Reading this book, you can smell the anarchy and the fear out there... No I'm not being melodramatic. He has a unique ability to convey that very fully in an understated manner. He has access to more personnalities in Iraq from government level to street level than you could imagine would talk to one man. But, and this is the crunch, it all fits togetherlike a glove. This man knows Iraq like few other Westerners. He can get under the skin of the place and has done so succesfully. Again he is Irish so he has none of the overbeaeing arrogance, and/or self-righteousness, false pity of many American and English authors. He has no imperial/do gooder baggage to drag around. He tells it exactly as he sees it - no, he tells it exactly as THEY see it, the PBI (Poor bloody Iraqis). He pulls no punches,but weaves their narratives together with compassion and intelligence. He lets THEM do the talking...
But don't take my word for it; just go read it for yourselves and understand...
10 of 15 people found the following review helpful
on 5 January 2007
Patrick Cockburn, the Independent's Middle East correspondent, has written a vivid first-hand account of the US-British occupation of Iraq. He notes of the war's prelude, the 1990s sanctions on Iraq, "Imposing sanctions on all ordinary Iraqis was a cruel collective punishment, one of the great man-made disasters of the last century."
He shows that opposition to the invasion and occupation of Iraq radicalized most of the suicide bombers in Iraq. An Israeli study also concluded that almost all the foreign fighters in Iraq had been radicalized by the invasion. A Saudi investigation showed that few suicide bombers had any contact with al Qaeda before 2003.
Cockburn details the brutalities of the occupation, the imperial arrogance, the use of mercenaries, the deepening religious divisions, the vile sectarian killings, the lawlessness and insecurity, the rampant corruption and the economic chaos (oil, electricity, water and sewerage are all still worse than they were pre-war). All lead to growing national resistance.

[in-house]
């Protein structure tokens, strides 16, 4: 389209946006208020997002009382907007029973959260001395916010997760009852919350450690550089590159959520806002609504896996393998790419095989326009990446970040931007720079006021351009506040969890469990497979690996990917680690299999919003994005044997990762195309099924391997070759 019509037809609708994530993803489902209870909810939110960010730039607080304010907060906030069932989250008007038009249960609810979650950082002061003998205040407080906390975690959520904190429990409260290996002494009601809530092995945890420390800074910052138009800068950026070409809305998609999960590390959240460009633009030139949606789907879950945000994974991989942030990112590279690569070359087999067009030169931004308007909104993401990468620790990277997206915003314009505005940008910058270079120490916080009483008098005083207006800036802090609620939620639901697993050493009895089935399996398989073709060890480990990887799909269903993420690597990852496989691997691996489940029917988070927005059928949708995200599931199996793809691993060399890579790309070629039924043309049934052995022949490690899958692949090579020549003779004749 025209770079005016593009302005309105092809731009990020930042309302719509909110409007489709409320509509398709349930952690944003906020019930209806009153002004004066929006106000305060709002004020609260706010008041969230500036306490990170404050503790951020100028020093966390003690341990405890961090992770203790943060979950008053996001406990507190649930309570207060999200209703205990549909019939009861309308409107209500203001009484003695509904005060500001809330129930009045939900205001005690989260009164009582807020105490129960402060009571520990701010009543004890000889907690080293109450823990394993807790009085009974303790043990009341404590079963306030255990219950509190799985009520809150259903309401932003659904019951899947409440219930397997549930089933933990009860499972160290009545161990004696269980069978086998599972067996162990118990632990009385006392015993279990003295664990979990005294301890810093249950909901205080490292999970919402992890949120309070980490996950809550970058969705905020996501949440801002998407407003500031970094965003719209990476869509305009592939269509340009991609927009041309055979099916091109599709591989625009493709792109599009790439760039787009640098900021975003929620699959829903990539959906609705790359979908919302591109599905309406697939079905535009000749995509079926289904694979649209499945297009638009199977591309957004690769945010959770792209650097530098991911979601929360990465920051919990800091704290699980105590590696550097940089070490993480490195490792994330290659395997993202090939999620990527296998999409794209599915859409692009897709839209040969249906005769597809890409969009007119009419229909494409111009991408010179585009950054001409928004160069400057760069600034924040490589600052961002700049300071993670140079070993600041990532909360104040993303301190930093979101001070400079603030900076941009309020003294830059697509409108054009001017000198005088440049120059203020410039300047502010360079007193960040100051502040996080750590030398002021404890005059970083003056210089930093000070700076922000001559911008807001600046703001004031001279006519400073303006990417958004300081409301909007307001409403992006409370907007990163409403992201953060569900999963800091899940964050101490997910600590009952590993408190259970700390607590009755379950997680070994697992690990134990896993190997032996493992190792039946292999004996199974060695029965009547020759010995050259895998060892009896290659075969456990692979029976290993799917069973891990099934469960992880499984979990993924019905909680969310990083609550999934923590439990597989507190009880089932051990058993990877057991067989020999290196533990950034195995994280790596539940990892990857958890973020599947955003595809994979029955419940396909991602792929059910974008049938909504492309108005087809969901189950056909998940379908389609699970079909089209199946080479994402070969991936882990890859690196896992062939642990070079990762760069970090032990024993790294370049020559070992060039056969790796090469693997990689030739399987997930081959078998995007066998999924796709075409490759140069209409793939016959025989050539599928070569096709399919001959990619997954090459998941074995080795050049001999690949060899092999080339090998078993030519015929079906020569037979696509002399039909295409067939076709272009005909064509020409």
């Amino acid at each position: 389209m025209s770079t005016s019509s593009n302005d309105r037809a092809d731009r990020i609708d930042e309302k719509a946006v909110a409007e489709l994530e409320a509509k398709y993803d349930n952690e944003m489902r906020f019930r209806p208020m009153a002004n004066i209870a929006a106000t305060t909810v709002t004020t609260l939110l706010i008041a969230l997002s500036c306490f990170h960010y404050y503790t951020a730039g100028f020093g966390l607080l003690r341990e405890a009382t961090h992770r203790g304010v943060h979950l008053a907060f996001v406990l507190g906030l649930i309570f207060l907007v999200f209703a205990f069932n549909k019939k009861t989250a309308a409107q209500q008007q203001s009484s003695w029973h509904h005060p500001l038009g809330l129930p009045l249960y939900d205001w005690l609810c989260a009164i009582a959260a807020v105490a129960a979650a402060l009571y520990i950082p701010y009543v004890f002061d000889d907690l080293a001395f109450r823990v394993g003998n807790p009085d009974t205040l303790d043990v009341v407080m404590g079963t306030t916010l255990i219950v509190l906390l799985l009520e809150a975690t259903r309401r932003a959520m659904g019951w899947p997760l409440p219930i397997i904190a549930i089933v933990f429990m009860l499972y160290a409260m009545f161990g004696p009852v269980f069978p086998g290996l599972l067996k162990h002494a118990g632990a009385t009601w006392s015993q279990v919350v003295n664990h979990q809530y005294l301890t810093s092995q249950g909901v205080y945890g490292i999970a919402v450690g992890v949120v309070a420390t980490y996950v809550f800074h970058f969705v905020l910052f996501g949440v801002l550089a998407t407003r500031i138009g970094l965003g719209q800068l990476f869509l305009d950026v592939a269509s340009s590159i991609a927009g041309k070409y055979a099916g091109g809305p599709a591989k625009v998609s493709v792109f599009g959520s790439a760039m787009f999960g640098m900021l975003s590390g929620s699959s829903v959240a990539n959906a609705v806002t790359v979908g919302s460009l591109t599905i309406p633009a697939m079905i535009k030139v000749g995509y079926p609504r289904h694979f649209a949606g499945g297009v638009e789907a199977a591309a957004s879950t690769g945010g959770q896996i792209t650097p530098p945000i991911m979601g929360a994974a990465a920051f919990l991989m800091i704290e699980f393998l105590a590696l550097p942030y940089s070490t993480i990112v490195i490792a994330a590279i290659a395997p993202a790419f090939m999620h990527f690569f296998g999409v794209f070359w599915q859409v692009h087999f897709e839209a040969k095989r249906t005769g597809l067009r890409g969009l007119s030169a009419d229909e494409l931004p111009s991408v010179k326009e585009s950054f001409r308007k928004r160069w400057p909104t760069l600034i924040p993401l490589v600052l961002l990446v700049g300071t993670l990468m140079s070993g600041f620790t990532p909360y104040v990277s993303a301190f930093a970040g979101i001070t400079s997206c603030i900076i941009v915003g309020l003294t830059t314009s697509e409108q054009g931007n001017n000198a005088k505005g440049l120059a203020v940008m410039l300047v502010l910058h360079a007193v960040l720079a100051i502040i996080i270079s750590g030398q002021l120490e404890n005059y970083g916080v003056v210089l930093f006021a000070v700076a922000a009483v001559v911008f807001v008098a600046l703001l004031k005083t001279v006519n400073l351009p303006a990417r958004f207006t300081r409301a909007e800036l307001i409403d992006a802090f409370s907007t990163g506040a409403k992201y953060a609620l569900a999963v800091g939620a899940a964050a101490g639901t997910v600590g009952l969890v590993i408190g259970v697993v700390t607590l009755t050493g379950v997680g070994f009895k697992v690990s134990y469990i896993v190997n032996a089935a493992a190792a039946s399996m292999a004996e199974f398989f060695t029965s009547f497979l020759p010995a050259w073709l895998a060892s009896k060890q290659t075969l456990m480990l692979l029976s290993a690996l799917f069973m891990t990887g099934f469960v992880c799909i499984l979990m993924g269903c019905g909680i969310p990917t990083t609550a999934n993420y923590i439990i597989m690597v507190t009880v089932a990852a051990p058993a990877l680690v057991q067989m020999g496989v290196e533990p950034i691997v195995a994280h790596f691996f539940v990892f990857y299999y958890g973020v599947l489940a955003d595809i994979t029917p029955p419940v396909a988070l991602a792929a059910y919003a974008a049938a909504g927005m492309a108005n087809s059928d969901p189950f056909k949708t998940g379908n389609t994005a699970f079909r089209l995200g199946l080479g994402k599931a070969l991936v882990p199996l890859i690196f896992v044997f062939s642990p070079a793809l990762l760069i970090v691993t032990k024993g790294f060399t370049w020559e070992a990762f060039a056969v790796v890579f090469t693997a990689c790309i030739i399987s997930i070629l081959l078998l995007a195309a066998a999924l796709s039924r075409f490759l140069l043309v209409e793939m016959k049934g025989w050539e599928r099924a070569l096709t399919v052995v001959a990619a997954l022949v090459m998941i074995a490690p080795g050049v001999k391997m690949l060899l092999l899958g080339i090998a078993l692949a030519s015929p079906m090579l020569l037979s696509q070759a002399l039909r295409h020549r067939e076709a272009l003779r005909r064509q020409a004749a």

The Bush administration claimed that toppling Saddam would stabilise the Middle East. Instead the invasion and occupation have destabilised all the region's countries. The war has destroyed Iraq, worsened the prospects of peace and justice for the Palestinian people and strengthened the al Qaeda terrorists.
The war was `a terrible mistake', as the Royal Institute for International Affairs recently noted. US General William Odom, a former head of the National Security Agency, called the war `the greatest strategic disaster in American history'. We need our troops back home, to defend our borders against the terrorists, people-smugglers and drug-runners generated by the Labour government's criminal wars against Yugoslavia, Afghanistan and Iraq.
1 of 2 people found the following review helpful
on 22 April 2008
Patrick Cockburn knows his subject well and writes clearly about the invasion and occupation of Iraq from the perspective of the Iraqis. Very well written and (almost) wholly depressing and bleak.
The writer clearly knows the country well and has an access that few other journalists do. On the downside there is little from the American point of view and nothing that puts the war/invasion into the grander world view. However as a study of a country on the brink (of an american made?) abyss it is sombre, thoughtful and extremely worthwhile.